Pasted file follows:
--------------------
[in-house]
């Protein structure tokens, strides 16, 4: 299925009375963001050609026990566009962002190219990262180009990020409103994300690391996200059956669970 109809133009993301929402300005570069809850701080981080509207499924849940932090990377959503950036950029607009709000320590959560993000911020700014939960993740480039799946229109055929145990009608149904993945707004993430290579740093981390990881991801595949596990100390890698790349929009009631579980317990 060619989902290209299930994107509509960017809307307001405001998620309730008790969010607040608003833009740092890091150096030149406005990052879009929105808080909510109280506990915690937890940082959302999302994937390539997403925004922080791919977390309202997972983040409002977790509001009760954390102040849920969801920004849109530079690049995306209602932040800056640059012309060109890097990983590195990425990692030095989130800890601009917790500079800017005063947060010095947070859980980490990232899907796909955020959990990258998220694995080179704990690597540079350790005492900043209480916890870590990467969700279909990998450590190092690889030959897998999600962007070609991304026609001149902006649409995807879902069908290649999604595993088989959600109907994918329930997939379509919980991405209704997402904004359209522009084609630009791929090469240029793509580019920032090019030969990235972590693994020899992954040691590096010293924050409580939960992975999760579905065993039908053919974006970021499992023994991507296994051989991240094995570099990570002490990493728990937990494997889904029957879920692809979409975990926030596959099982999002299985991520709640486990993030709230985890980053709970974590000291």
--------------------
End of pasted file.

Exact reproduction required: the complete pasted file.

[in-house]
């Protein structure tokens, strides 16, 4: 299925009375963001050609026990566009962002190219990262180009990020409103994300690391996200059956669970 109809133009993301929402300005570069809850701080981080509207499924849940932090990377959503950036950029607009709000320590959560993000911020700014939960993740480039799946229109055929145990009608149904993945707004993430290579740093981390990881991801595949596990100390890698790349929009009631579980317990 060619989902290209299930994107509509960017809307307001405001998620309730008790969010607040608003833009740092890091150096030149406005990052879009929105808080909510109280506990915690937890940082959302999302994937390539997403925004922080791919977390309202997972983040409002977790509001009760954390102040849920969801920004849109530079690049995306209602932040800056640059012309060109890097990983590195990425990692030095989130800890601009917790500079800017005063947060010095947070859980980490990232899907796909955020959990990258998220694995080179704990690597540079350790005492900043209480916890870590990467969700279909990998450590190092690889030959897998999600962007070609991304026609001149902006649409995807879902069908290649999604595993088989959600109907994918329930997939379509919980991405209704997402904004359209522009084609630009791929090469240029793509580019920032090019030969990235972590693994020899992954040691590096010293924050409580939960992975999760579905065993039908053919974006970021499992023994991507296994051989991240094995570099990570002490990493728990937990494997889904029957879920692809979409975990926030596959099982999002299985991520709640486990993030709230985890980053709970974590000291």